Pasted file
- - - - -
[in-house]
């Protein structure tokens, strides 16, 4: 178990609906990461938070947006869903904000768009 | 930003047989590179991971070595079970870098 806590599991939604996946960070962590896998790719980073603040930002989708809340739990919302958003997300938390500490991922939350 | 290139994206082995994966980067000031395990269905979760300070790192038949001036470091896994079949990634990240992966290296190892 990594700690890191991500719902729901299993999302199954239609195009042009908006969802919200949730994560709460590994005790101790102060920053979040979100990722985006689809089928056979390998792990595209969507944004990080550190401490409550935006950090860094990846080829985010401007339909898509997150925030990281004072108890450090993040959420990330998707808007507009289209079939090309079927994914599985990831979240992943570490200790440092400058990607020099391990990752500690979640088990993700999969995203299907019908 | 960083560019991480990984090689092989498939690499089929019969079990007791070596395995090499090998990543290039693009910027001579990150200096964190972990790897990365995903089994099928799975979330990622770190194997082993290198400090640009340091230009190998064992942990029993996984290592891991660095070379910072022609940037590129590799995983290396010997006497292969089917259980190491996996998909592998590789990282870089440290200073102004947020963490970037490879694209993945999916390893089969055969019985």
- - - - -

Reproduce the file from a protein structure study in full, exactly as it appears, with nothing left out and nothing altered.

[in-house]
């Protein structure tokens, strides 16, 4: 178990609906990461938070947006869903904000768009 | 930003047989590179991971070595079970870098 806590599991939604996946960070962590896998790719980073603040930002989708809340739990919302958003997300938390500490991922939350 | 290139994206082995994966980067000031395990269905979760300070790192038949001036470091896994079949990634990240992966290296190892 990594700690890191991500719902729901299993999302199954239609195009042009908006969802919200949730994560709460590994005790101790102060920053979040979100990722985006689809089928056979390998792990595209969507944004990080550190401490409550935006950090860094990846080829985010401007339909898509997150925030990281004072108890450090993040959420990330998707808007507009289209079939090309079927994914599985990831979240992943570490200790440092400058990607020099391990990752500690979640088990993700999969995203299907019908 | 960083560019991480990984090689092989498939690499089929019969079990007791070596395995090499090998990543290039693009910027001579990150200096964190972990790897990365995903089994099928799975979330990622770190194997082993290198400090640009340091230009190998064992942990029993996984290592891991660095070379910072022609940037590129590799995983290396010997006497292969089917259980190491996996998909592998590789990282870089440290200073102004947020963490970037490879694209993945999916390893089969055969019985």